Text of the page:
Potato plants transformed with the Arabidopsis EF-Tu receptor (EFR) show restricted pathogen colonization and enhanced bacterial wilt resistance under conditions resembling natural field infections

  • Sofía Fort Universidad de la República, Facultad de Química, Laboratorio de Microbiología Molecular, Montevideo, Uruguay. https://orcid.org/0000-0002-5788-8691
  • María Virginia Ferreira Universidad de la República, Facultad de Química, Laboratorio de Microbiología Molecular, Montevideo, Uruguay. https://orcid.org/0000-0001-9122-762X
  • Sara Murchio Instituto Nacional de Investigación Agropecuaria (INIA), Unidad de Biotecnología, Laboratorio de Proteínas, Canelones, Uruguay. https://orcid.org/0000-0001-7858-2125
  • Claudia Schvartzman Instituto Nacional de Investigación Agropecuaria (INIA), Unidad de Biotecnología, Laboratorio de Proteínas, Canelones, Uruguay. https://orcid.org/0000-0003-0854-4953
  • Guillermo A. Galván Universidad de la República, Facultad de Agronomía, Departamento de Producción Vegetal, Canelones, Uruguay. http://orcid.org/0000-0002-0417-7861
  • Francisco Vilaró Universidad de la República, Facultad de Agronomía, Departamento de Producción Vegetal, Canelones, Uruguay. https://orcid.org/0000-0001-7789-7598
  • Maria Inés Siri Universidad de la República, Facultad de Química, Laboratorio de Microbiología Molecular, Montevideo, Uruguay. https://orcid.org/0000-0001-9997-075X
  • Marco Dalla Rizza Instituto Nacional de Investigación Agropecuaria (INIA), Unidad de Biotecnología, Laboratorio de Proteínas, Canelones, Uruguay. https://orcid.org/0000-0003-4065-0940
Keywords: bacterial wilt, EF-Tu receptor, PAMP triggered immunity, polygenic resistance, transgenic potato

Abstract

Potato is considered a staple food in the world and its production is limited by the presence of bacterial wilt (bw) disease caused by Ralstonia solanacearum. Host resistance is the most sustainable and cost-effective strategy to manage bw, although resistant commercial potato cultivars are not yet available. Our group incorporated the efr receptor of Arabidopsis thaliana (atefr), which recognizes the elongation factor Tu, preserved in bacteria, triggering an immune response. atefr was tested in two genetic backgrounds: a susceptible commercial cultivar (inia Iporá) and a breeding clone with partial resistance introgressed from Solanum commersonii. In this work, the effect of the atefr receptor on bw resistance was evaluated for the first time, using conditions resembling natural field infection. In addition, the colonization patterns of wild-type and transgenic lines were compared by using luminescent and fluorescent R. solanacearum reporter strains. Both approaches showed a delay and a decrease in the severity of wilting symptoms in the atefr-transformed genotypes. Differential colonization patterns were observed, revealing a higher bacterial development in the non-transformed plants. This atefr effect seems more pronounced in the interspecific breeding line, possibly leading to a more effective activation of the plant immune system.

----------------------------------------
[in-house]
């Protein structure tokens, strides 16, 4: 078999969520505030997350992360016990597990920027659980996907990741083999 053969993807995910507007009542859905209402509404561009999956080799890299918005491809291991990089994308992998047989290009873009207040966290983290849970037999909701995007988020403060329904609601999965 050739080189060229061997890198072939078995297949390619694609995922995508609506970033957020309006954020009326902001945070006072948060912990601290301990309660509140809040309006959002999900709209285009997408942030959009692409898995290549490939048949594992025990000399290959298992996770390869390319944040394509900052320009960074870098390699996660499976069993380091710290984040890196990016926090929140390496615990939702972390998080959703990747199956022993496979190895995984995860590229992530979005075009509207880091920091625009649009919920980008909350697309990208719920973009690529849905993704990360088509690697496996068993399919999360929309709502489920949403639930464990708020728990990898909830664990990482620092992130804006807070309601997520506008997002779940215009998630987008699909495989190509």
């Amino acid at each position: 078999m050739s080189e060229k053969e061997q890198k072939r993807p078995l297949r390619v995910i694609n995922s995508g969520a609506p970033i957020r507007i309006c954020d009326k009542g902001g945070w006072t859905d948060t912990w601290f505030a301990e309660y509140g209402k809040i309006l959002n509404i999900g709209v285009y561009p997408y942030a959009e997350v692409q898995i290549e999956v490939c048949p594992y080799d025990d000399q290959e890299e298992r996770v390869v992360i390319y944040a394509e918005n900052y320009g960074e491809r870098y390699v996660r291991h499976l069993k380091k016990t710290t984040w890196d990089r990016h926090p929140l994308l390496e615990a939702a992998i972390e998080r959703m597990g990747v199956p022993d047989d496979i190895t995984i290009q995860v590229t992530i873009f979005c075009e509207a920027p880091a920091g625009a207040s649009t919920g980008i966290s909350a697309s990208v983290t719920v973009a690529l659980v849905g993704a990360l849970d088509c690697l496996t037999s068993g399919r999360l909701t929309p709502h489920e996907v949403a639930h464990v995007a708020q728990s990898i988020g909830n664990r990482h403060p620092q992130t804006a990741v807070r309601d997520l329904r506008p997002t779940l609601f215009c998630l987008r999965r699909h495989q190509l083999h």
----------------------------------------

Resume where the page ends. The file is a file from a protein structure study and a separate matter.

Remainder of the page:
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Published
2020-12-17
How to Cite
1.
Fort S, Ferreira M, Murchio S, Schvartzman C, Galván G, Vilaró F, Siri M, Dalla Rizza M. Potato plants transformed with the Arabidopsis EF-Tu receptor (EFR) show restricted pathogen colonization and enhanced bacterial wilt resistance under conditions resembling natural field infections. Agrociencia Uruguay [Internet]. 17Dec.2020 [cited 21Oct.2021];24(NE2):e413. Available from: http://agrocienciauruguay.uy/ojs/index.php/agrociencia/article/view/413
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